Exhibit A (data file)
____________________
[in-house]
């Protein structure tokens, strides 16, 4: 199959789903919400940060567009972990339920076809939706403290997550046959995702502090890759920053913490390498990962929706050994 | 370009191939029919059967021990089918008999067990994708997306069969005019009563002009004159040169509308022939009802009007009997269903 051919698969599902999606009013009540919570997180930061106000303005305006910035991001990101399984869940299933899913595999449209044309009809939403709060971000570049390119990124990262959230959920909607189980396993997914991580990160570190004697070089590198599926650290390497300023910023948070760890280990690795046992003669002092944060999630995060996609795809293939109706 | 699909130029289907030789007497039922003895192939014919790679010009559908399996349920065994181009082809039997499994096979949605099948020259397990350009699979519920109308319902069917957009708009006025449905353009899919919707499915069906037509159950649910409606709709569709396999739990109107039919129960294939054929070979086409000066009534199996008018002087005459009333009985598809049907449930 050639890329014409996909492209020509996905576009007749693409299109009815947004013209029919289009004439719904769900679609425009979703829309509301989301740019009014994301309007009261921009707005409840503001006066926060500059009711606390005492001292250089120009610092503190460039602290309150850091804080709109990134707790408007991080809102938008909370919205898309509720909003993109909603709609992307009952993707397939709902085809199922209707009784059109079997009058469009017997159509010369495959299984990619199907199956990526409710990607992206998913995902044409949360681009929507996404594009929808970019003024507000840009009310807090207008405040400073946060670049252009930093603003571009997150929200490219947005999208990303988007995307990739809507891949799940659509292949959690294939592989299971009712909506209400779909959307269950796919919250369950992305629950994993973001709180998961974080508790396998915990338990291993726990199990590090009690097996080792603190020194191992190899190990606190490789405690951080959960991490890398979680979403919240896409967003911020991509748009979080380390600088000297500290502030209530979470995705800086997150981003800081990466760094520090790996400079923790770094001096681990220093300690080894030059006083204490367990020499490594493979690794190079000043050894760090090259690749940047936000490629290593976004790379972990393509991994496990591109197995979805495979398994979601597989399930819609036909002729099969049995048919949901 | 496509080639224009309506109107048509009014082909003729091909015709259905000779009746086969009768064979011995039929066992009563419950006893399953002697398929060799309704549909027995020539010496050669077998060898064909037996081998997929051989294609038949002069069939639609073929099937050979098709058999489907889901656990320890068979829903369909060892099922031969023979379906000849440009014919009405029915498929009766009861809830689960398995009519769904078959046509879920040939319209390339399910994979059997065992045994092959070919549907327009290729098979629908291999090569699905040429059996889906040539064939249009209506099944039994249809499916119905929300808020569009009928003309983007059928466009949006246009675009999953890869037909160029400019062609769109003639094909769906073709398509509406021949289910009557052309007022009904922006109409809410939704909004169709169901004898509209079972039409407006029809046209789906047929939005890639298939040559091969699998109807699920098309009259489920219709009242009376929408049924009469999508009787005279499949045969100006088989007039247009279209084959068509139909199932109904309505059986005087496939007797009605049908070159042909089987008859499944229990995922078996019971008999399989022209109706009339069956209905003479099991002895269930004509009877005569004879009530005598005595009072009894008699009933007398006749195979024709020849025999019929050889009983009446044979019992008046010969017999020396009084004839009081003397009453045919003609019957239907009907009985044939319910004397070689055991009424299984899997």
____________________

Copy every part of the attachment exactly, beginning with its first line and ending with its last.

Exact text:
[in-house]
């Protein structure tokens, strides 16, 4: 199959789903919400940060567009972990339920076809939706403290997550046959995702502090890759920053913490390498990962929706050994 | 370009191939029919059967021990089918008999067990994708997306069969005019009563002009004159040169509308022939009802009007009997269903 051919698969599902999606009013009540919570997180930061106000303005305006910035991001990101399984869940299933899913595999449209044309009809939403709060971000570049390119990124990262959230959920909607189980396993997914991580990160570190004697070089590198599926650290390497300023910023948070760890280990690795046992003669002092944060999630995060996609795809293939109706 | 699909130029289907030789007497039922003895192939014919790679010009559908399996349920065994181009082809039997499994096979949605099948020259397990350009699979519920109308319902069917957009708009006025449905353009899919919707499915069906037509159950649910409606709709569709396999739990109107039919129960294939054929070979086409000066009534199996008018002087005459009333009985598809049907449930 050639890329014409996909492209020509996905576009007749693409299109009815947004013209029919289009004439719904769900679609425009979703829309509301989301740019009014994301309007009261921009707005409840503001006066926060500059009711606390005492001292250089120009610092503190460039602290309150850091804080709109990134707790408007991080809102938008909370919205898309509720909003993109909603709609992307009952993707397939709902085809199922209707009784059109079997009058469009017997159509010369495959299984990619199907199956990526409710990607992206998913995902044409949360681009929507996404594009929808970019003024507000840009009310807090207008405040400073946060670049252009930093603003571009997150929200490219947005999208990303988007995307990739809507891949799940659509292949959690294939592989299971009712909506209400779909959307269950796919919250369950992305629950994993973001709180998961974080508790396998915990338990291993726990199990590090009690097996080792603190020194191992190899190990606190490789405690951080959960991490890398979680979403919240896409967003911020991509748009979080380390600088000297500290502030209530979470995705800086997150981003800081990466760094520090790996400079923790770094001096681990220093300690080894030059006083204490367990020499490594493979690794190079000043050894760090090259690749940047936000490629290593976004790379972990393509991994496990591109197995979805495979398994979601597989399930819609036909002729099969049995048919949901 | 496509080639224009309506109107048509009014082909003729091909015709259905000779009746086969009768064979011995039929066992009563419950006893399953002697398929060799309704549909027995020539010496050669077998060898064909037996081998997929051989294609038949002069069939639609073929099937050979098709058999489907889901656990320890068979829903369909060892099922031969023979379906000849440009014919009405029915498929009766009861809830689960398995009519769904078959046509879920040939319209390339399910994979059997065992045994092959070919549907327009290729098979629908291999090569699905040429059996889906040539064939249009209506099944039994249809499916119905929300808020569009009928003309983007059928466009949006246009675009999953890869037909160029400019062609769109003639094909769906073709398509509406021949289910009557052309007022009904922006109409809410939704909004169709169901004898509209079972039409407006029809046209789906047929939005890639298939040559091969699998109807699920098309009259489920219709009242009376929408049924009469999508009787005279499949045969100006088989007039247009279209084959068509139909199932109904309505059986005087496939007797009605049908070159042909089987008859499944229990995922078996019971008999399989022209109706009339069956209905003479099991002895269930004509009877005569004879009530005598005595009072009894008699009933007398006749195979024709020849025999019929050889009983009446044979019992008046010969017999020396009084004839009081003397009453045919003609019957239907009907009985044939319910004397070689055991009424299984899997």